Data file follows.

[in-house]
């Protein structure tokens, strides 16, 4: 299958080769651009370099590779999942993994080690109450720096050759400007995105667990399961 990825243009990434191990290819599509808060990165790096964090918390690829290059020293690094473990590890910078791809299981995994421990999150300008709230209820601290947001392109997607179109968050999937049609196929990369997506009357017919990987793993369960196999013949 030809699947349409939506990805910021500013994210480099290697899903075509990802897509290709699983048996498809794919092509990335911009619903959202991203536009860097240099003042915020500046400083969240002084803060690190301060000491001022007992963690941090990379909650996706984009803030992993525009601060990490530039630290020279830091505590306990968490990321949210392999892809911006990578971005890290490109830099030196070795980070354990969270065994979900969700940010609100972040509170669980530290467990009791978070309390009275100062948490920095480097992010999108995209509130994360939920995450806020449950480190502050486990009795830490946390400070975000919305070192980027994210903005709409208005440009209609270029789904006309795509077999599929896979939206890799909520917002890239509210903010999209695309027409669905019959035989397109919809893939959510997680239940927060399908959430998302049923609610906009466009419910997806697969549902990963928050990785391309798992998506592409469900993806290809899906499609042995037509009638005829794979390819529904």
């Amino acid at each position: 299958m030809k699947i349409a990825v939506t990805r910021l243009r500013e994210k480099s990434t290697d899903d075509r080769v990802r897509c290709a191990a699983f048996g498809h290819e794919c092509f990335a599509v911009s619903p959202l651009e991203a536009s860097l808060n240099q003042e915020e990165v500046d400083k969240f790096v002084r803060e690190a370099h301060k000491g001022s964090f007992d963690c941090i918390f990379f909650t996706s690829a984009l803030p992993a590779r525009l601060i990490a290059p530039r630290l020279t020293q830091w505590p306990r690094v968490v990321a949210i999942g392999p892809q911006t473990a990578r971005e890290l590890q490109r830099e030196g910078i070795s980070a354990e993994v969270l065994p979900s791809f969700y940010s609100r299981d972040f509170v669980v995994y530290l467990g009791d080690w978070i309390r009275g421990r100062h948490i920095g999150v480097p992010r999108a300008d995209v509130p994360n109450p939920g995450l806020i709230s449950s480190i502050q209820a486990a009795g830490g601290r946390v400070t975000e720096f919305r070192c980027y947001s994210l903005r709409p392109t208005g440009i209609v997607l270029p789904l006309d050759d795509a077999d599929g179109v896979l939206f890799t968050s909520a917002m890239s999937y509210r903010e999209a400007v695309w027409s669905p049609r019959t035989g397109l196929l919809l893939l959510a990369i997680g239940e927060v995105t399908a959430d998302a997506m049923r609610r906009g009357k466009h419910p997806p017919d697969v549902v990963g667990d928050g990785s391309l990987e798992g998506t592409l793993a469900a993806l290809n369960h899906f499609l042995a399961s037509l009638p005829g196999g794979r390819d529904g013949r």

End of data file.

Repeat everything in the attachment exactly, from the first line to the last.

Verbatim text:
[in-house]
């Protein structure tokens, strides 16, 4: 299958080769651009370099590779999942993994080690109450720096050759400007995105667990399961 990825243009990434191990290819599509808060990165790096964090918390690829290059020293690094473990590890910078791809299981995994421990999150300008709230209820601290947001392109997607179109968050999937049609196929990369997506009357017919990987793993369960196999013949 030809699947349409939506990805910021500013994210480099290697899903075509990802897509290709699983048996498809794919092509990335911009619903959202991203536009860097240099003042915020500046400083969240002084803060690190301060000491001022007992963690941090990379909650996706984009803030992993525009601060990490530039630290020279830091505590306990968490990321949210392999892809911006990578971005890290490109830099030196070795980070354990969270065994979900969700940010609100972040509170669980530290467990009791978070309390009275100062948490920095480097992010999108995209509130994360939920995450806020449950480190502050486990009795830490946390400070975000919305070192980027994210903005709409208005440009209609270029789904006309795509077999599929896979939206890799909520917002890239509210903010999209695309027409669905019959035989397109919809893939959510997680239940927060399908959430998302049923609610906009466009419910997806697969549902990963928050990785391309798992998506592409469900993806290809899906499609042995037509009638005829794979390819529904």
């Amino acid at each position: 299958m030809k699947i349409a990825v939506t990805r910021l243009r500013e994210k480099s990434t290697d899903d075509r080769v990802r897509c290709a191990a699983f048996g498809h290819e794919c092509f990335a599509v911009s619903p959202l651009e991203a536009s860097l808060n240099q003042e915020e990165v500046d400083k969240f790096v002084r803060e690190a370099h301060k000491g001022s964090f007992d963690c941090i918390f990379f909650t996706s690829a984009l803030p992993a590779r525009l601060i990490a290059p530039r630290l020279t020293q830091w505590p306990r690094v968490v990321a949210i999942g392999p892809q911006t473990a990578r971005e890290l590890q490109r830099e030196g910078i070795s980070a354990e993994v969270l065994p979900s791809f969700y940010s609100r299981d972040f509170v669980v995994y530290l467990g009791d080690w978070i309390r009275g421990r100062h948490i920095g999150v480097p992010r999108a300008d995209v509130p994360n109450p939920g995450l806020i709230s449950s480190i502050q209820a486990a009795g830490g601290r946390v400070t975000e720096f919305r070192c980027y947001s994210l903005r709409p392109t208005g440009i209609v997607l270029p789904l006309d050759d795509a077999d599929g179109v896979l939206f890799t968050s909520a917002m890239s999937y509210r903010e999209a400007v695309w027409s669905p049609r019959t035989g397109l196929l919809l893939l959510a990369i997680g239940e927060v995105t399908a959430d998302a997506m049923r609610r906009g009357k466009h419910p997806p017919d697969v549902v990963g667990d928050g990785s391309l990987e798992g998506t592409l793993a469900a993806l290809n369960h899906f499609l042995a399961s037509l009638p005829g196999g794979r390819d529904g013949r």